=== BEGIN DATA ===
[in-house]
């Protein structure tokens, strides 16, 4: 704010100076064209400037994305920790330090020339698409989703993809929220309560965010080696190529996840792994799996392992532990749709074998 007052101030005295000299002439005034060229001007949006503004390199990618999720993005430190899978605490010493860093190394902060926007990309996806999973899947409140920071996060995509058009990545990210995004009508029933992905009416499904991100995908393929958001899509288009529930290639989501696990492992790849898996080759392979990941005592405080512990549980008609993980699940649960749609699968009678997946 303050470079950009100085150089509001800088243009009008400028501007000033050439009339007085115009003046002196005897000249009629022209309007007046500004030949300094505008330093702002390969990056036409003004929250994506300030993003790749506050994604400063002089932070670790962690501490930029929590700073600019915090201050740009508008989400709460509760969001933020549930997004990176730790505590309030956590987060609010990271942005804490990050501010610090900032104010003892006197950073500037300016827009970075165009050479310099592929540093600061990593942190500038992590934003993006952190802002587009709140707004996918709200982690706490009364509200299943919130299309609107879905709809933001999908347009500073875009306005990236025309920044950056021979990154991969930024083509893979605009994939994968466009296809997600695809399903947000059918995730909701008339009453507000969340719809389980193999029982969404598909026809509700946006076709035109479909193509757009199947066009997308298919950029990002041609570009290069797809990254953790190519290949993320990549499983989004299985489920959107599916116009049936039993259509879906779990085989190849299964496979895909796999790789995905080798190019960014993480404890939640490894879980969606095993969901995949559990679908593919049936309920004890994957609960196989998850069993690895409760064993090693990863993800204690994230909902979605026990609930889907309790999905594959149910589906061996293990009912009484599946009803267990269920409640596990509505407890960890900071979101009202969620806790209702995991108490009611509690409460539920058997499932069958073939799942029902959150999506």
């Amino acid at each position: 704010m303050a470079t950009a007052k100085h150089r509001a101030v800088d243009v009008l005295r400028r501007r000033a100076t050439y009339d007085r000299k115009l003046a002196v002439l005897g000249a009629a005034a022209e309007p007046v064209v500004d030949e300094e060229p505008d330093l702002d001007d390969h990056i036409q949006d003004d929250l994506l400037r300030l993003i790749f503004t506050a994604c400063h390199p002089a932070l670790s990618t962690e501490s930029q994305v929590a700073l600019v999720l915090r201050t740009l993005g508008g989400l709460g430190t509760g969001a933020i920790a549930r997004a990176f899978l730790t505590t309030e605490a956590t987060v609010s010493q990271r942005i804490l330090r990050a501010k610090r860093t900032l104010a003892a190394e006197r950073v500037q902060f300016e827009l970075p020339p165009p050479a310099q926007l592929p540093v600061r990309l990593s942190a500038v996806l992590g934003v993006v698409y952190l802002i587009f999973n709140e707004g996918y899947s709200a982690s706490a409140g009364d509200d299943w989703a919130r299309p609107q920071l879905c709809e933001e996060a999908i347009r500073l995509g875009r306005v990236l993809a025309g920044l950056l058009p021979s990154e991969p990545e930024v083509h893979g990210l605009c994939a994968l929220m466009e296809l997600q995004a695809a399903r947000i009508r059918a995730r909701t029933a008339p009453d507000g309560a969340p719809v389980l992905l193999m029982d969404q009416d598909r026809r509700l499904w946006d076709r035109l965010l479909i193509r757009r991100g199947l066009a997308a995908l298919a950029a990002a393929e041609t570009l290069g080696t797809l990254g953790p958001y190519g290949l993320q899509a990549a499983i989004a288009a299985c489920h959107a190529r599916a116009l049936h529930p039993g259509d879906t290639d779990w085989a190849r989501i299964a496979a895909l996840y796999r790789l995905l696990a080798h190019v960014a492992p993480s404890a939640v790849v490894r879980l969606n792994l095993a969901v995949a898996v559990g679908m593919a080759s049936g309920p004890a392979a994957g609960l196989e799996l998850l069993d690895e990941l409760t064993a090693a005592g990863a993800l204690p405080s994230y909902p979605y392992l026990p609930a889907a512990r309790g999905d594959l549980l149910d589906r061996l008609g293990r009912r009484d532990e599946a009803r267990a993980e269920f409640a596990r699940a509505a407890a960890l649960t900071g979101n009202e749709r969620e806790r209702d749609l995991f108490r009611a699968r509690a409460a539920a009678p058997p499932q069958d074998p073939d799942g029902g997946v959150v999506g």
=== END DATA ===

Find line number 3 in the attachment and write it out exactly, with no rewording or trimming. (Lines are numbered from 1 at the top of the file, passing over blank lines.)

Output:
């Amino acid at each position: 704010m303050a470079t950009a007052k100085h150089r509001a101030v800088d243009v009008l005295r400028r501007r000033a100076t050439y009339d007085r000299k115009l003046a002196v002439l005897g000249a009629a005034a022209e309007p007046v064209v500004d030949e300094e060229p505008d330093l702002d001007d390969h990056i036409q949006d003004d929250l994506l400037r300030l993003i790749f503004t506050a994604c400063h390199p002089a932070l670790s990618t962690e501490s930029q994305v929590a700073l600019v999720l915090r201050t740009l993005g508008g989400l709460g430190t509760g969001a933020i920790a549930r997004a990176f899978l730790t505590t309030e605490a956590t987060v609010s010493q990271r942005i804490l330090r990050a501010k610090r860093t900032l104010a003892a190394e006197r950073v500037q902060f300016e827009l970075p020339p165009p050479a310099q926007l592929p540093v600061r990309l990593s942190a500038v996806l992590g934003v993006v698409y952190l802002i587009f999973n709140e707004g996918y899947s709200a982690s706490a409140g009364d509200d299943w989703a919130r299309p609107q920071l879905c709809e933001e996060a999908i347009r500073l995509g875009r306005v990236l993809a025309g920044l950056l058009p021979s990154e991969p990545e930024v083509h893979g990210l605009c994939a994968l929220m466009e296809l997600q995004a695809a399903r947000i009508r059918a995730r909701t029933a008339p009453d507000g309560a969340p719809v389980l992905l193999m029982d969404q009416d598909r026809r509700l499904w946006d076709r035109l965010l479909i193509r757009r991100g199947l066009a997308a995908l298919a950029a990002a393929e041609t570009l290069g080696t797809l990254g953790p958001y190519g290949l993320q899509a990549a499983i989004a288009a299985c489920h959107a190529r599916a116009l049936h529930p039993g259509d879906t290639d779990w085989a190849r989501i299964a496979a895909l996840y796999r790789l995905l696990a080798h190019v960014a492992p993480s404890a939640v790849v490894r879980l969606n792994l095993a969901v995949a898996v559990g679908m593919a080759s049936g309920p004890a392979a994957g609960l196989e799996l998850l069993d690895e990941l409760t064993a090693a005592g990863a993800l204690p405080s994230y909902p979605y392992l026990p609930a889907a512990r309790g999905d594959l549980l149910d589906r061996l008609g293990r009912r009484d532990e599946a009803r267990a993980e269920f409640a596990r699940a509505a407890a960890l649960t900071g979101n009202e749709r969620e806790r209702d749609l995991f108490r009611a699968r509690a409460a539920a009678p058997p499932q069958d074998p073939d799942g029902g997946v959150v999506g």